Victims of Bullying and Play Therapy
If your child is being bullied, or cyberbullied, it can be extremely distressing for children and very worrying for adults. A lot of parents and carers really aren’t sure how to help their child and there often isn’t a simple solution. Play therapy can help children process their painful feelings, and then play out different ways of being -such as being assertive, confident, and empowered.
No child deserves to be bullied. Being bullied is not your child’s fault or responsibility.
There are certain changes you may notice in your child if they are being bullied at school or online:
- Cuts, bruises and/or marks on their skin
- Ripped or stained school clothes
- Reducing time online or being jumpy when getting texts or emails
- ‘Losing’ things at school
- Withdrawing from family and friends
- Avoiding school or social situations
- Losing self-esteem and confidence
- Friendship breakups
- Feeling stressed, anxious or depressed
- Loss or increase in appetite
- Trouble sleeping, headaches and/or stomach aches
How you can help
- Talk regularly with your child about school, their friendships both at school and online, and anything that might be upsetting them.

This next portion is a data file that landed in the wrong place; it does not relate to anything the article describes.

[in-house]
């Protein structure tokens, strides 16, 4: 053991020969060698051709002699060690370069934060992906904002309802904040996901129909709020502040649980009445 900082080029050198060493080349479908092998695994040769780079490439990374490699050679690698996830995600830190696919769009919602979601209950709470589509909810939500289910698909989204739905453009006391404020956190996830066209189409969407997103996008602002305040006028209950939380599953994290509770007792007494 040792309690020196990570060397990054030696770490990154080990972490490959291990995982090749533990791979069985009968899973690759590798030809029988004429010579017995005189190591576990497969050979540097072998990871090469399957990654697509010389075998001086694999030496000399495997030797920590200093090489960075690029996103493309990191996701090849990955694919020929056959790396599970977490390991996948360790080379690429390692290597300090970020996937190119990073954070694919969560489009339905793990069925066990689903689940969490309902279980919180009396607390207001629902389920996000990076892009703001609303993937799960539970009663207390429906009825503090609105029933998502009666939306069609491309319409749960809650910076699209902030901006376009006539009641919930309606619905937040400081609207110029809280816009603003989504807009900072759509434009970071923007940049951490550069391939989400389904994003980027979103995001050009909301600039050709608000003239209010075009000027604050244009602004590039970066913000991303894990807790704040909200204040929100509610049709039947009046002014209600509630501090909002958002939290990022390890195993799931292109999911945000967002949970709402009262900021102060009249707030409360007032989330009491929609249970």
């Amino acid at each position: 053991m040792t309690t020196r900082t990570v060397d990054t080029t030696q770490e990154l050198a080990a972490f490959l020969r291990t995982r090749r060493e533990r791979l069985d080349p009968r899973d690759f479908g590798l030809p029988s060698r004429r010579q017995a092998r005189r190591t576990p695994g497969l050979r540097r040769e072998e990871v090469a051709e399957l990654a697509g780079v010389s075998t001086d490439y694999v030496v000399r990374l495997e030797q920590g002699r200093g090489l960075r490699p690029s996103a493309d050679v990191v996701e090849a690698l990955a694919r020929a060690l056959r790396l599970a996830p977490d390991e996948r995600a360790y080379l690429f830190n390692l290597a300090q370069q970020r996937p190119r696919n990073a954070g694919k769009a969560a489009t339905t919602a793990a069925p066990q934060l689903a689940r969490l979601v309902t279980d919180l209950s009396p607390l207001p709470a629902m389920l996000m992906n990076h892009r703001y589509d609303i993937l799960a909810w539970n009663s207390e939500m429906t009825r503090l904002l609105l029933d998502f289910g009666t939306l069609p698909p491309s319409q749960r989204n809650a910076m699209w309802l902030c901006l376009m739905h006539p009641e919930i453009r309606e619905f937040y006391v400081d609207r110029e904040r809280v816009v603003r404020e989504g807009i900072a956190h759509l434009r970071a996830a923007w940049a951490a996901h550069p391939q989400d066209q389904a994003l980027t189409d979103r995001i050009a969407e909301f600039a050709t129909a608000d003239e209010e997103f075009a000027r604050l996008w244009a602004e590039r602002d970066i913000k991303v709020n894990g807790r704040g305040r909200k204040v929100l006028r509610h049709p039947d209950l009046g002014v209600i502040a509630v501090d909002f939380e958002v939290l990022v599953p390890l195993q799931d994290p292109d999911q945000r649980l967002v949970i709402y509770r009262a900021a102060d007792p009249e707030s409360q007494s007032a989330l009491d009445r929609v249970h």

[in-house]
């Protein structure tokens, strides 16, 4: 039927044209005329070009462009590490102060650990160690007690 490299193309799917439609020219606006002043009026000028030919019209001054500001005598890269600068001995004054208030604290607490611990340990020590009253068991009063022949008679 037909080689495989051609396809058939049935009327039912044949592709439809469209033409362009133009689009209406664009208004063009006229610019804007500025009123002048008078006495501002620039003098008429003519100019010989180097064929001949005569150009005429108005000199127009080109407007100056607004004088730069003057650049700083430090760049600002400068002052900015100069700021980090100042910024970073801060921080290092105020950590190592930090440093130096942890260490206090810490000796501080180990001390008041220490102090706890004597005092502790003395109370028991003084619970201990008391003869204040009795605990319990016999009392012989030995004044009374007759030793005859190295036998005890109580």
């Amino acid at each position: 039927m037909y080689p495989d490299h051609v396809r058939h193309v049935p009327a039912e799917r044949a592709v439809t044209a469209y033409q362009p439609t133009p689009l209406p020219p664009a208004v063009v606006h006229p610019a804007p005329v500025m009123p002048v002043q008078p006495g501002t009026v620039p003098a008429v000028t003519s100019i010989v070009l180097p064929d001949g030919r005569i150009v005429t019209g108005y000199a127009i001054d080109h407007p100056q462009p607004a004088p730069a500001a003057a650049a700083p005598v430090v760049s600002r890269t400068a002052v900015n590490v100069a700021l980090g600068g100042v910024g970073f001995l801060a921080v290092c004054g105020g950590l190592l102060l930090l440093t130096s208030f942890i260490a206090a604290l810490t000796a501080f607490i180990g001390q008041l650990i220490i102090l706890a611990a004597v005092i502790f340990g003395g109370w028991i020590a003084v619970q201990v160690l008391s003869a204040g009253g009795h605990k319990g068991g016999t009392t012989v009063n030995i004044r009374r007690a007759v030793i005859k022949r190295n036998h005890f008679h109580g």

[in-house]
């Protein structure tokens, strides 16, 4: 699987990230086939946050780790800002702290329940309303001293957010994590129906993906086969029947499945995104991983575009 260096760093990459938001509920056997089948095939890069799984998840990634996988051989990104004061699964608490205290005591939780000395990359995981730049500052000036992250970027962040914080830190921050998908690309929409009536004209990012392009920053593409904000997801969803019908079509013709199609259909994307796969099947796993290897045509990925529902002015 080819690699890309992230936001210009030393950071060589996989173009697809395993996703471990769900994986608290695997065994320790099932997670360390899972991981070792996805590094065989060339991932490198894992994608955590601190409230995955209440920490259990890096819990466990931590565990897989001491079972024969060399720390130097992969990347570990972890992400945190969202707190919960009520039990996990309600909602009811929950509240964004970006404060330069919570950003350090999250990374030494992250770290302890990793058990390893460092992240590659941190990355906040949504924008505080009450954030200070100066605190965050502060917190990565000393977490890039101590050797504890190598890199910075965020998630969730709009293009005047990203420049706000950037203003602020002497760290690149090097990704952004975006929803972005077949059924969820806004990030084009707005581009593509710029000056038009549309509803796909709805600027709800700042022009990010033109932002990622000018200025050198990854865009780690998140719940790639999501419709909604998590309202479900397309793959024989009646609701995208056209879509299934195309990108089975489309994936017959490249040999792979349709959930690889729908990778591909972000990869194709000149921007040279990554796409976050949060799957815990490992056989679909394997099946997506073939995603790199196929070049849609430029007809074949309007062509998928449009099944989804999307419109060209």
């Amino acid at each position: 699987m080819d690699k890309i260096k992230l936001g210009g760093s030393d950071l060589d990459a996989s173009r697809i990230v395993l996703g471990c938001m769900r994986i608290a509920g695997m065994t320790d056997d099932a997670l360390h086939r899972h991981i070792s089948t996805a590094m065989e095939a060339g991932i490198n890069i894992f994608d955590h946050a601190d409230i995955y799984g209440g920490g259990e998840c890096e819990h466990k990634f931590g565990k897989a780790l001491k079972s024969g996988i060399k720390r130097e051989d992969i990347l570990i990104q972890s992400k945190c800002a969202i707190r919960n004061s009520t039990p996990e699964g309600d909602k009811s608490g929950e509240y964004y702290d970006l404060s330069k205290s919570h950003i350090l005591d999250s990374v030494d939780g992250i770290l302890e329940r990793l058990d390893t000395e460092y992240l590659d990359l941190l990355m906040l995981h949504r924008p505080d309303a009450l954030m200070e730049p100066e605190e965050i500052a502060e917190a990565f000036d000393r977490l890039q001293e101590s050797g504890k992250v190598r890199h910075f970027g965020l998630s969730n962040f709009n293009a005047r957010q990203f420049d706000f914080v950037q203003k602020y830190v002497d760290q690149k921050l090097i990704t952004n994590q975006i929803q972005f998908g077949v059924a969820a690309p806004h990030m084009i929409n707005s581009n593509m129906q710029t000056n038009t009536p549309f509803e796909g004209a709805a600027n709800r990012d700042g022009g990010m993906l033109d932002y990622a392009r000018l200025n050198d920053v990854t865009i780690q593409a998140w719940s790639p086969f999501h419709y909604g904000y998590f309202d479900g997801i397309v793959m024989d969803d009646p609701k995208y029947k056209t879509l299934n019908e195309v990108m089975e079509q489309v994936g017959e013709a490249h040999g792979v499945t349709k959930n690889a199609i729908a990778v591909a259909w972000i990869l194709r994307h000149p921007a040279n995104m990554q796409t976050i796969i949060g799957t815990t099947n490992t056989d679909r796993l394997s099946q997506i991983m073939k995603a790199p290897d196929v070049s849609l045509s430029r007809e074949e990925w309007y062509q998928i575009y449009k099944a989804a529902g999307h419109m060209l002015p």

- Ask them directly if they are being bullied, at school or online, and let them know you want to help them.
- Try to listen to how they feel and what they think in detail rather than jumping to problem solving.
- Discuss your own experiences of being bullied (if relevant) and how you got through it.
How Play Therapy can help
- Play therapy lets children put scary feelings, like shame and humiliation, onto the toys -so the toys experience these emotions rather than themselves. This is important, as often these feelings are too powerful and overwhelming for the child to directly feel them themselves. When they ‘toys feel them’, the child can start to process and release the complex feelings.
- Children can safely release feelings of anger, and even revenge, in a safe environment where no-one will get hurt.
- Children can start to ‘play out’ different ways of being in social relationships, like being powerful, confident, and assertive. When they have the chance to practice new ways of feeling and acting, they can then start to experiment acting this way in the real world.